modm API documentation
modm API documentation

modm: a barebone embedded library generator

modm (pronounced like dial-up "modem") is a toolbox for building custom C++23 libraries tailored to your embedded device. modm generates startup code, HALs and their implementations, communication protocols, drivers for external devices, and BSPs in a modular, customizable process that you can fine-tune to your needs.

This project also has a forum for discussions and a technical blog to document larger design concepts.

modm is optimized for the harsh requirements of the Eurobot competition, where our robots need to run reliably and completely autonomously for the game's 100 second duration. Our robots contain a lot of different microcontrollers, some without a lot of resources, so modm needs to fulfill a diverse set of objectives, like small code size with small memory consumption, predictable program flow, extreme portability.

The library source code is licensed as MPLv2 with any external source code under compatible licenses (BSD, Apache2, MIT). So feel free to fork this project and adapt it to your needs. The only thing we ask of you is to contribute your changes back so everyone can benefit.

Please clone modm recursively, you need all the submodules:

git clone --recurse-submodules --jobs 8 https://github.com/modm-io/modm.git

Features

  • Efficient and fast object-oriented C++23 API.
  • Support for thousands of AVR and ARM Cortex-M microcontrollers from Microchip, STMicroelectronics and Raspberry Pi.
  • Build system agnostic: Choose SCons, CMake, Makefile or use your own.
  • Modular, data-driven, target-specific HAL generation using the lbuild code generator.
  • No memory allocations in HAL with very low overall RAM consumption.
  • Highly configurable modules with sensible defaults and lots of documentation.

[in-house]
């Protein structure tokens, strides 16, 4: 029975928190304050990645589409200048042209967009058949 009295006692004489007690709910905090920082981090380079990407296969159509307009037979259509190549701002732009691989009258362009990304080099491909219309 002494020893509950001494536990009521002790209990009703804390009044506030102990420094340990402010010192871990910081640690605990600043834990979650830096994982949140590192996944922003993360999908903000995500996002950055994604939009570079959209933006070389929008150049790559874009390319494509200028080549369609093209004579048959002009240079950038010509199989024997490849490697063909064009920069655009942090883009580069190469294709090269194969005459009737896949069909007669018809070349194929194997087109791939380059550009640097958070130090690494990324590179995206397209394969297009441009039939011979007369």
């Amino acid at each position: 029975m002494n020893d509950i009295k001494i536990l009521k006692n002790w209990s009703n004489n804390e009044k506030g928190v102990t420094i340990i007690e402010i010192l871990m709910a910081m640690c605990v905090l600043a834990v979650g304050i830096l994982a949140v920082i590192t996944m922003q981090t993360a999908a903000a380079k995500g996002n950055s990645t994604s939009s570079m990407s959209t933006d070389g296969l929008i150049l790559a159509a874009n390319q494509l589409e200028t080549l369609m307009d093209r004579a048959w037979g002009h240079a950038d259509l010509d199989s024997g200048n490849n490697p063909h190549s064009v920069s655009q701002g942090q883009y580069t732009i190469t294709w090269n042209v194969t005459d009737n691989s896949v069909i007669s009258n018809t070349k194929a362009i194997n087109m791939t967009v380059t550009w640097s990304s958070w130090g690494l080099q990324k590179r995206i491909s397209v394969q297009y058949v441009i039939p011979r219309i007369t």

• Cross-platform peripheral interfaces incl. bit banging:
    • GPIO, External Interrupt and IO expanders.
    • ADC, DAC and Comparators.
    • UART, I2C, SPI, CAN and Ethernet.
  • Interfaces and drivers for many external I2C and SPI sensors and devices.
  • Debug/logging system with IOStream and printf interface.
  • Cooperative, stackless protothreads and resumable functions.
  • Cooperative, stackful fibers and scheduler.
  • Functional (partial) libstdc++ implementation for AVRs.
  • Useful filter, interpolation and geometric algorithms.
  • Lightweight unit testing system (suitable for AVRs).
  • Hundreds of tests to ensure correct functionality.
  • Integration of useful third-party software:

Microcontrollers

modm can create a HAL for 3734devices of these vendors:

  • STMicroelectronics STM32: 2929devices.
  • Microchip SAM: 416devices.
  • Microchip AVR: 388devices.
  • Raspberry Pi: 1device.

Here is a table with all device families and the peripheral drivers they support:

  • ✅ Implemented as a software driver in modm.
  • ○ Available in hardware but missing a software driver in modm.
  • ✕ Unavailable in hardware or device with that peripheral not supported by modm.

Note that this is a summary overview and your specific device may not have all the peripherals in this table. Please discover modm's peripheral drivers for your specific device.

STM32 SAM RP AT
Peripheral F0 F1 F2 F3 F4 F7 G0 G4 H7 L0 L1 L4 L5 U5 D1x
D2x
DAx
D5x
E5x
E7x
S7x
V7x
G5x 20 90 Mega Tiny
ADC
CAN
Comparator
DAC
DMA
Ethernet
External Interrupt
External Memory
GPIO
I2C
Internal Flash
IWDG
Random Generator
SPI
System Clock
Timer
UART
Unique ID
USB